Dunedin embraces climate action day

350 is spelled out in front of the Dunedin Railway Station by people visiting the Spring Food...
350 is spelled out in front of the Dunedin Railway Station by people visiting the Spring Food Festival, which was organised as one of the 350 International Day of Action events in Dunedin on Saturday. Photo by Peter McIntosh.
Thousands of people flocked to the Spring Food Festival in Dunedin on Saturday, as part of the 350 International Day of Climate Action.

The festival was held in conjunction with the Otago Farmers Market.

Co-organiser Nick Holmes was delighted with the response to the market and festival.

"It's been awesome. We just wanted to celebrate the local produce and stuff and I think it has happened."

Festival stalls covered topics from beekeeping to solar water heating, and one invited people to "ask a scientist about climate change".

Free vegetable seedlings being given away by Students for Environmental Action proved popular.

Also announced at the festival were the Eco Hero Awards.

Ten people were recognised for their "huge contribution to Dunedin's sustainability journey", organiser Jinty MacTavish said.

Maureen Howard won the "Eco Hero Supreme" award for her adult community education on sustainable living practices.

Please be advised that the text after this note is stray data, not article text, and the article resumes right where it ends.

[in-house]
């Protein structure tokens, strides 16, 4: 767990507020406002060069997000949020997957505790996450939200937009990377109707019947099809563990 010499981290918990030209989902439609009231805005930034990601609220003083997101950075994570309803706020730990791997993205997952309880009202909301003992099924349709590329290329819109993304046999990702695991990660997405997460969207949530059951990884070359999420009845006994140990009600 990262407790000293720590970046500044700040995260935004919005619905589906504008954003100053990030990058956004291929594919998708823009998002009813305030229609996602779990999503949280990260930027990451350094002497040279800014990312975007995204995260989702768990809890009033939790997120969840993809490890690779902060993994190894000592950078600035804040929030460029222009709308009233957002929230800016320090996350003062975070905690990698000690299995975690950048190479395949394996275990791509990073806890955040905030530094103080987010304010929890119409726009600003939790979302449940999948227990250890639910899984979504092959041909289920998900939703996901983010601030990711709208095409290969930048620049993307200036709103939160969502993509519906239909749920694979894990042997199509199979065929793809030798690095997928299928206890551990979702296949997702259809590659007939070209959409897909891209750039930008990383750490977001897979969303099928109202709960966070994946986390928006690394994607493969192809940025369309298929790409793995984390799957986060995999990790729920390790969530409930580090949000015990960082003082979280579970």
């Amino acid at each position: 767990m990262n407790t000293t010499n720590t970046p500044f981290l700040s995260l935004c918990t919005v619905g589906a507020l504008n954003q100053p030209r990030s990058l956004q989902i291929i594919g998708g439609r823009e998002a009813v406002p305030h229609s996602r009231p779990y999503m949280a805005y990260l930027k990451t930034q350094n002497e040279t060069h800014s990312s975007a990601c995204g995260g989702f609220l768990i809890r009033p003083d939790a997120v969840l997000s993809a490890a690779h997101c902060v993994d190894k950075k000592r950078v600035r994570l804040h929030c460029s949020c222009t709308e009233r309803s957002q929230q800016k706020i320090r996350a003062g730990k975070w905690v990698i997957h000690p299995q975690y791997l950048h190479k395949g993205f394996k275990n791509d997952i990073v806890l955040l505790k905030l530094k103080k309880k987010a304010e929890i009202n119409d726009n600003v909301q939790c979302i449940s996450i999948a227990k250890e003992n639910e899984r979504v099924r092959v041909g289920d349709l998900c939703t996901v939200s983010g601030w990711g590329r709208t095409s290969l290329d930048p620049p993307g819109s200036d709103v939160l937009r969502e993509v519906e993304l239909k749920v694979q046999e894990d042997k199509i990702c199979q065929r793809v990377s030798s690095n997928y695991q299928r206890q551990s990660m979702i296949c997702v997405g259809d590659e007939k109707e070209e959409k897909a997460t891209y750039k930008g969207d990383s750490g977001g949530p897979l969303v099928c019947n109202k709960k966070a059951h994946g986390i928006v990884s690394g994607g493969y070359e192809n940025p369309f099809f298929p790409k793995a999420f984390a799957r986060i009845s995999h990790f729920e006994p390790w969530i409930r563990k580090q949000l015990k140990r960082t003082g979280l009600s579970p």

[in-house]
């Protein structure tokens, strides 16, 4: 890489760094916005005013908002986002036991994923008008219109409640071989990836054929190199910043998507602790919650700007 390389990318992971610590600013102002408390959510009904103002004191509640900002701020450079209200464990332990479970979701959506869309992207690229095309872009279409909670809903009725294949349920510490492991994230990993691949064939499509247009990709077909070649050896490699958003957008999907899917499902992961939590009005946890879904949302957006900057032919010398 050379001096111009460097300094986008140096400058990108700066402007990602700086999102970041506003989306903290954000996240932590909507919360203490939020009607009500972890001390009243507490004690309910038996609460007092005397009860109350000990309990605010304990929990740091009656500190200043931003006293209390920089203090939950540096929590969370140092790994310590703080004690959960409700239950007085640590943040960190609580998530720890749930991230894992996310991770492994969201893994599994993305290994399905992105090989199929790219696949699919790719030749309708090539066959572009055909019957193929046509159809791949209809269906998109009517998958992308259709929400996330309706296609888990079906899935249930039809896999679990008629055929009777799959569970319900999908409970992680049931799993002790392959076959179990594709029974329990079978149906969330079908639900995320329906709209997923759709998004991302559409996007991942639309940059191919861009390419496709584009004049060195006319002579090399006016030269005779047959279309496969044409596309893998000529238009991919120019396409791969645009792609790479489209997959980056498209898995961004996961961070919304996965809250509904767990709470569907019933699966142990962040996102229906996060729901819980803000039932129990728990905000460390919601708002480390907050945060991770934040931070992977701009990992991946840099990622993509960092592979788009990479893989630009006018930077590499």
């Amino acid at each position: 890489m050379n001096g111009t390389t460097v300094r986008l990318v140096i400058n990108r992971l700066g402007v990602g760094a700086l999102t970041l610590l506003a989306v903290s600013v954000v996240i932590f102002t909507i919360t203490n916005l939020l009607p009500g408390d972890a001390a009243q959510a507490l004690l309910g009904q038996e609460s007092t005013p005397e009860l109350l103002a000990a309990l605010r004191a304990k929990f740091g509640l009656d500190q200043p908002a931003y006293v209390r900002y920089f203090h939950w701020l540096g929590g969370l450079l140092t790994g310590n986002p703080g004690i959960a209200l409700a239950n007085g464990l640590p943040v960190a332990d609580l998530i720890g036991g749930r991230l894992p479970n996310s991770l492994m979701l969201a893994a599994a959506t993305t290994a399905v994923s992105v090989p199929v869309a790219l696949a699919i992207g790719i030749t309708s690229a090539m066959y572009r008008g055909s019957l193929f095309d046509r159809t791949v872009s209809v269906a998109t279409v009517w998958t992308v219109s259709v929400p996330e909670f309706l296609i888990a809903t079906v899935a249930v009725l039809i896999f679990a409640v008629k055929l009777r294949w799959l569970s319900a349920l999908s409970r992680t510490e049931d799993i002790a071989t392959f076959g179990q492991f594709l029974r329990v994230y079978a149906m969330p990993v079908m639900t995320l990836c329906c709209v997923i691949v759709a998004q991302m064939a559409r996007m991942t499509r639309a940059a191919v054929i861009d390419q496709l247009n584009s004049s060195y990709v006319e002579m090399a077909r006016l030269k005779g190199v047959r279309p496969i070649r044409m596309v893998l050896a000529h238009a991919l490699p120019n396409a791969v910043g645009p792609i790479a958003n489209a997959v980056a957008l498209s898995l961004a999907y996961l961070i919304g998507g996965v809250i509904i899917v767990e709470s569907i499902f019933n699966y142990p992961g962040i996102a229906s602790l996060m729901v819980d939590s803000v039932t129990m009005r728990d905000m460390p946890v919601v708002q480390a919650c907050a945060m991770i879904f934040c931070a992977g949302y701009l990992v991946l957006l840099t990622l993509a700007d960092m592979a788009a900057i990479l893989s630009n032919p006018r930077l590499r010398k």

Others to receive awards were: Scott Willis for his work with the Waitati Energy Project and the Blueskin Resilient Communities Trust; Jason Ross for encouraging people to grow food at home; Lala Frazer for her work with Save the Otago Peninsula and Waitati Edible Gardens; Hendrik Koch for work with the Shetland St Community Gardens; Nicola Bould for work with Bags Not and the Harbour Cycle Network; Francisca Griffin and Dallas Henley for work with the Port Chalmers Community Gardens; Michelle Ritchie for adult eduction in organic food production; and Steve Walker for the harbourside cycle network.

About 500 people gathered in front of the railway station at 1pm for a Dunedin 350 day photograph.

The event was one of more than 4000 held worldwide to encourage people to reduce carbon dioxide emissions to 350 parts per million - the atmospheric CO2 concentration some scientists say is necessary to halt global warming.

Earlier in the day, about 50 surfers paddled out at St Clair to form a circle to highlight the action day, and a skateboard competition was held from noon at the Thomas Burns skateboard park.

Churches throughout the city tolled their bells 350 times in support of the action day.

About 200 cyclists took part in the inaugural 350 Riders' Rally, which was led by Olympic mountain biker Kashi Leuchs and professional cyclists Anja McDonald and Justin Leov.



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